Higher chilled water temperatures can improve energy efficiency by 64%

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One approach to reducing water chiller energy consumption is to design the cooling system so that a higher outlet water temperature (CHW) from the chillers can be tolerated while maintaining a sufficient cooling effort. In this way, chillers consume less energy by not having to work as hard, and the number of free cooling hours can be increased. 

A new White Paper from Schneider Electric outlines the various strategies and techniques that can be deployed to permit satisfactory cooling at higher temperatures, while discussing the trade-offs that must be considered at each stage, comparing the overall effect of such strategies on two data centres operating in vastly different climates. 

Among the trade-offs discussed are the need to install more air-handling units inside the IT space to offset the higher water-coolant temperatures, in addition to the need for redesigned equipment such as coils, to provide adequate cooling efforts when CHW (chilled water temperature) exceeds 20°C. 

The paper also advises the addition of adiabatic, or evaporative, cooling to further improve heat rejection efficiency. Each approach requires an additional capital investment but results in lower long-term operating expenses due to the improved energy efficiency. The white paper details two real-world examples in differing climates; the first in a temperate region (Frankfurt, Germany); and the second in a tropical monsoon climate (Miami, Florida). In each case, data was collected to assess the energy savings that were accrued by deploying higher CHW temperatures at various increments, while comparing the effect of deploying additional adiabatic cooling.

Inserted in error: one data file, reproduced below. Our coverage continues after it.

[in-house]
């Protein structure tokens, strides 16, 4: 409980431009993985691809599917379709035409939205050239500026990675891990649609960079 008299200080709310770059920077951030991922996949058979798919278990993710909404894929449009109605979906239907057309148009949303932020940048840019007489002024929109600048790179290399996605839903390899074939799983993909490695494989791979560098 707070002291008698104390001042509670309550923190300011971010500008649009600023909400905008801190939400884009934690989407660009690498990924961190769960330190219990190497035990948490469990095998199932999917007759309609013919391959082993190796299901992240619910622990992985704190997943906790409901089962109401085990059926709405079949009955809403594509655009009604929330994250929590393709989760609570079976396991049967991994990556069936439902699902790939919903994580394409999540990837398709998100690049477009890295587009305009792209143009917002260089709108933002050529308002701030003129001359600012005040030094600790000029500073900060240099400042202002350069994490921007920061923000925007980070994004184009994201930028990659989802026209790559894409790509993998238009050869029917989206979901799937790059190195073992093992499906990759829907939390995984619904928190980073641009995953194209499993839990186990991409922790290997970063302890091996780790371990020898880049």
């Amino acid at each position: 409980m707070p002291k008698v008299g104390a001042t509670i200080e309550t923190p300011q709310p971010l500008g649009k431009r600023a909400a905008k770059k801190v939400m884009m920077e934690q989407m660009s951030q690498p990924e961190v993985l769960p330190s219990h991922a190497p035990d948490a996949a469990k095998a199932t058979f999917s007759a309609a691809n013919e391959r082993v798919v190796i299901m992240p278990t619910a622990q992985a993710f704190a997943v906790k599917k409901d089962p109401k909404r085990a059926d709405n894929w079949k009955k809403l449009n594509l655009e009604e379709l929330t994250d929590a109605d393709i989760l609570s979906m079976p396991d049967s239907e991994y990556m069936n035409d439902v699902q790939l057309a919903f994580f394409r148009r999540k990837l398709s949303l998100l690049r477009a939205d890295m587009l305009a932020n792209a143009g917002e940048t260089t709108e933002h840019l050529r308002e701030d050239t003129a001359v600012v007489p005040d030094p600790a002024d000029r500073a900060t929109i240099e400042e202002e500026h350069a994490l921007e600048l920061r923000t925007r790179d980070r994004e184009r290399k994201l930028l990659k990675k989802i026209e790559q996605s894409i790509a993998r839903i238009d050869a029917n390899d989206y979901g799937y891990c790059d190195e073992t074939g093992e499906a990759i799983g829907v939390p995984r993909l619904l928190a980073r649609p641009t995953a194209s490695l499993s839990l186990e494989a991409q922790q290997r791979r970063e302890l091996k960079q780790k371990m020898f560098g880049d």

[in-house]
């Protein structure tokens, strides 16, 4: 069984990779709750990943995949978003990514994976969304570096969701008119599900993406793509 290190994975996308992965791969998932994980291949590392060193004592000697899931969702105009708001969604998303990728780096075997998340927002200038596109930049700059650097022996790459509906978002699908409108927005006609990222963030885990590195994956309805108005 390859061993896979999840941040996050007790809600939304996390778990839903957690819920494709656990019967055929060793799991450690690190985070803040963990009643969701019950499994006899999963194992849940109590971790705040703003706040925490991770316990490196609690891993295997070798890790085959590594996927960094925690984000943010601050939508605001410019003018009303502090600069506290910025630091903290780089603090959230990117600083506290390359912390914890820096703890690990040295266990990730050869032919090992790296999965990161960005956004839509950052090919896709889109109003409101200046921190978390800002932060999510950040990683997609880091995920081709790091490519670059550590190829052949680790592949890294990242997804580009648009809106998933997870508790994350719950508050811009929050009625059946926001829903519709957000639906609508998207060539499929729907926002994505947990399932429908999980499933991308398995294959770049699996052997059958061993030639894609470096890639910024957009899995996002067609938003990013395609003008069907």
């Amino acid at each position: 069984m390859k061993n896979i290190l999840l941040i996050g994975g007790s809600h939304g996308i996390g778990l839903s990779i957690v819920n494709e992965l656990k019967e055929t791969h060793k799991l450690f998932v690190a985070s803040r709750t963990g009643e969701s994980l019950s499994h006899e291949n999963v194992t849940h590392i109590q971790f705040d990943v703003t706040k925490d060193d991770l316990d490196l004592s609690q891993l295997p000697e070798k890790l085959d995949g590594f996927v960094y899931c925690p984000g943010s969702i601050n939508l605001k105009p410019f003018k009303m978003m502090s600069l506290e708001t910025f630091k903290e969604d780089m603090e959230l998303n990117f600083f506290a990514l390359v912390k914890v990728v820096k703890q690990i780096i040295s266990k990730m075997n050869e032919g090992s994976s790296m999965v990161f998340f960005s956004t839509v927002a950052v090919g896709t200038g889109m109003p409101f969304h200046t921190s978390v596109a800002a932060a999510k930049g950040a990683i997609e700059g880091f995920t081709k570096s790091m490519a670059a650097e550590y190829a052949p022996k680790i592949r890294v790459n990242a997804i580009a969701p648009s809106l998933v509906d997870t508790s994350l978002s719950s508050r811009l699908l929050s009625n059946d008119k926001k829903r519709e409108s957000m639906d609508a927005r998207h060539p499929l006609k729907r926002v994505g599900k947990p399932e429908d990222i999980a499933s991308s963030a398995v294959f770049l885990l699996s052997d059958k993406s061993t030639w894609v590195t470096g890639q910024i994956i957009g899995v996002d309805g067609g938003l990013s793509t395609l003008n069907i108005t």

The study found that an increased capital expenditure of 13% in both cases resulted in energy savings of between 41% and 64%, with improvements in TCO between 12% and 16% over a three-year period. Another inherent benefit of reducing the amount of energy expended on cooling is the improvement in a data centre’s power usage effectiveness (PUE) rating. As this is calculated by dividing the total amount of power consumed by a data centre by the power consumed by its IT equipment alone, any reduction in energy expended on cooling will naturally reduce the PUE figure. The Schneider Electric study found that PUE for the two data centres examined was reduced by 14% in the case of Miami and 16% in the case of Frankfurt.

To download the white paper, click here

 

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